2015 Mazda MX-5 Miata
Over those 25 years, the Miata has been a fabulous roadster with an abundance of charisma and charm.
The new MX-5 has a gaping mouth with fixed headlamps that is an evolution of the original Miata. It gives the MX-5 an identity that is as uncommon as the car itself. A long hood stretches to the windshield with small doors that open wide. The rear end is not exactly short, but it allows enough space for roof stowage and a small trunk. The trunk lid opens high for 5.3 cubic feet of space for a couple of bags for the weekend.
Our tester came with a power retractable hardtop in the Grand Touring trim. When the roof is down, it folds into its own compartment between the cabin and the trunk. It takes about 15 seconds for the roof to retract into this compartment. When the roof comes back up, it creates a racing look covering the cabin perfectly. The Grand Touring model adds seventeen-inch alloys to complete this look.
You might be curious weather this roadster is actually comfortable to drive. Once the leather seats “know” you well enough, it most certainly is. The seats are firm, but are bolstered enough to keep you in place. Taller drivers may have a few challenges, such as headroom when the hardtop roof is up and having the windshield cut off at eye level when the roof is down.
But, looking beyond those items, the optimal experience is with the roof down. You have open sky above and better comfort for everyone. The instrumentation is analog and comprehensive and the switches are basic. There are a few twists to the MX-5. To open up the gas compartment, the switch is located in the small storage cubby in-between the seats toward the rear.
With the roof open or closed, there also is plenty of entertainment to keep you going. It starts with an audio system that features satellite radio and Bluetooth phone connection. Bose provides seven speakers of sound throughout its small cabin. You also get air conditioning and heated seats in the Grand Touring version—both will come in handy for this all-season roadster.
How does it drive? Amazingly. There is a complete sense of purity that combines raw power, immaculate handling and steering and a ride that is balanced and unexpected from a roadster.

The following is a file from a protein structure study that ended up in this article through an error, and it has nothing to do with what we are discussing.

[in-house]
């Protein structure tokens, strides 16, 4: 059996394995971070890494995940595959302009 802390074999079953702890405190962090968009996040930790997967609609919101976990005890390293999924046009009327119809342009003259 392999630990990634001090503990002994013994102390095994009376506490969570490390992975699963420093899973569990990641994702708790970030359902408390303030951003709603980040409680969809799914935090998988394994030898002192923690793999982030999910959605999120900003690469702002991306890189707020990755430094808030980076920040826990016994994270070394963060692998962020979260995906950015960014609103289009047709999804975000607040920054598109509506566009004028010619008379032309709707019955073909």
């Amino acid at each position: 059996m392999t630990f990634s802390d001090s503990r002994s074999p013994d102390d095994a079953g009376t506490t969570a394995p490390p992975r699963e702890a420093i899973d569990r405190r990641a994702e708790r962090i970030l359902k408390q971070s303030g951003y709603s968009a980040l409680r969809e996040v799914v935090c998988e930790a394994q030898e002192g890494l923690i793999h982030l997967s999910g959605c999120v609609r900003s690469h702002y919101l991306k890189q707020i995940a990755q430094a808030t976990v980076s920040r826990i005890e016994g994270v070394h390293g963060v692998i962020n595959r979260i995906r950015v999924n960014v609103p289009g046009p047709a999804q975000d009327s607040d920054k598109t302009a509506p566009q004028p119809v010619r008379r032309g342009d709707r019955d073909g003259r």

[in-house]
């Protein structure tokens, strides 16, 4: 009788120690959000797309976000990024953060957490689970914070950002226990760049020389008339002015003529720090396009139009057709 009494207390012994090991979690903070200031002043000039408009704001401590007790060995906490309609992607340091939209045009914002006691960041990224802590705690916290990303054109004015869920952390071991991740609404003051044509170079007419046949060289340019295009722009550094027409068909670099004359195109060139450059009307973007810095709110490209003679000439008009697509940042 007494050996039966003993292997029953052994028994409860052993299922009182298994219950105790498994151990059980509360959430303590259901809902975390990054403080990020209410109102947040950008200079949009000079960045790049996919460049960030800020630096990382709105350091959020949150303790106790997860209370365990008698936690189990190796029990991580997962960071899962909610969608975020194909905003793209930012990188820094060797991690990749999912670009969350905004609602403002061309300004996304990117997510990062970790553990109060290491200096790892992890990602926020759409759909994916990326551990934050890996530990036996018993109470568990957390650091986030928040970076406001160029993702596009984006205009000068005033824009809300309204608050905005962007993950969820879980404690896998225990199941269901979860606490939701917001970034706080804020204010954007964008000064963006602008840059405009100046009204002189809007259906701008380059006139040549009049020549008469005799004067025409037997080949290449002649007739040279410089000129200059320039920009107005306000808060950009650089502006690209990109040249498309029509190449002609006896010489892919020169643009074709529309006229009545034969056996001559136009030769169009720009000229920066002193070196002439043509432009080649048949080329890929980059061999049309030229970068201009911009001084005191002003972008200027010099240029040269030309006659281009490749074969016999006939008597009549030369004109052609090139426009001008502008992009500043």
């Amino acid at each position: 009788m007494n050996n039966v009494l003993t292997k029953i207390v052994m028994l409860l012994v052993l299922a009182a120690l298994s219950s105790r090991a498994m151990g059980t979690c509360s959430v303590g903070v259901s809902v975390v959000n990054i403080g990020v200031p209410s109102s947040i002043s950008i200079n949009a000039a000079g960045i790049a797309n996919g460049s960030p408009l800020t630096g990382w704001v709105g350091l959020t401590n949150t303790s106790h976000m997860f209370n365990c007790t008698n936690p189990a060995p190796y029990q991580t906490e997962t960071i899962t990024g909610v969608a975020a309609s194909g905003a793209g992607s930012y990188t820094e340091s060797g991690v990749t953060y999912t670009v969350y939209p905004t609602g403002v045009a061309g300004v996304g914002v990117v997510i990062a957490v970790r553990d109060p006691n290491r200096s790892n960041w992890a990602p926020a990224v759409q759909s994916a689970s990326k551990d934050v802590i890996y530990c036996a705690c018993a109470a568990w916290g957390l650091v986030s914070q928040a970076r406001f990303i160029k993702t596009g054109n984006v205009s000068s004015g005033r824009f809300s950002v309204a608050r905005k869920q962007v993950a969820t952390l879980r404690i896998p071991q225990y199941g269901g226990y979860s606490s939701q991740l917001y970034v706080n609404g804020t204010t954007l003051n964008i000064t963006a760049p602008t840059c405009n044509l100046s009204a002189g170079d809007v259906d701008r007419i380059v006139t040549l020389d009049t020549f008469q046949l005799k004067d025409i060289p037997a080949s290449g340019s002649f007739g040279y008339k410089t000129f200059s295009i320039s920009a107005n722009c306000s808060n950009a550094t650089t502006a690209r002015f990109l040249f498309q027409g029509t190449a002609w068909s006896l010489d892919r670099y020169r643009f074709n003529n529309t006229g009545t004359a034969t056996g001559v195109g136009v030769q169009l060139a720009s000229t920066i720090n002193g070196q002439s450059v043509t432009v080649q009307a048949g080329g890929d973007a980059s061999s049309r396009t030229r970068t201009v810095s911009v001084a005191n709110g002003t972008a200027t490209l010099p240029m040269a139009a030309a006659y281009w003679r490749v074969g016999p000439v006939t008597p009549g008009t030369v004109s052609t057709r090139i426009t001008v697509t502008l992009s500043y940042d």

It starts with the MZR 2.0-liter four-cylinder engine. It will rev to the redline with the perfect note coming from its exhaust. If you have this connected to a six-speed manual, it offers up 167 horsepower. In our tester, it came with the six-speed automatic transmission and an output of 158 horsepower.
Regardless of transmission, the best way to describe this engine is “alive.” The power-to-weight ratio helps in getting the MX-5 the best possible performance in every situation. Power is sent to the rear wheels on all MX-5 Miatas.
If you have never driven a MX-5 Miata, you are missing out on something special. The way it handles corners is remarkable. It does so without any roll or lean—completely flat out. The steering is sharp and will go exactly where you point the MX-5. Steering effort is exact and on-center feel is perfect. Brakes are sharp and react well in normal and panic situations.
The biggest surprise about the MX-5 is its ride. One would expect a firm, jarring ride from a sports car. Not at all. It is comfortable, compliant and absorbent. The way the suspension handles cracks and bumps is astounding. There is true balance between ride and handling in the Grand Touring MX-5.
By reputation, Mazda’s MZR engines never got high fuel economy. However, this MX-5 tester yielded a fuel economy average of 25.8 MPG.
To get into a MX-5, all you need is $24,765 for a basic Sport soft top with a manual gearbox. The Grand Touring power hardtop sits at the opposite end of the MX-5 spectrum. As equipped, this example stickered at $32,735 equipped with the Premium Package.
Driving a Mazda MX-5 Miata is truly a special event. It is a celebration of excellent road manners, power-to-weight ratio and the absolute fun of top-down motoring. Does it have to be practical and full of everything we expect in all other vehicles? Absolutely not. It is for those who love the road and want something rewarding to own for years to come.
This is indeed cause for a celebration!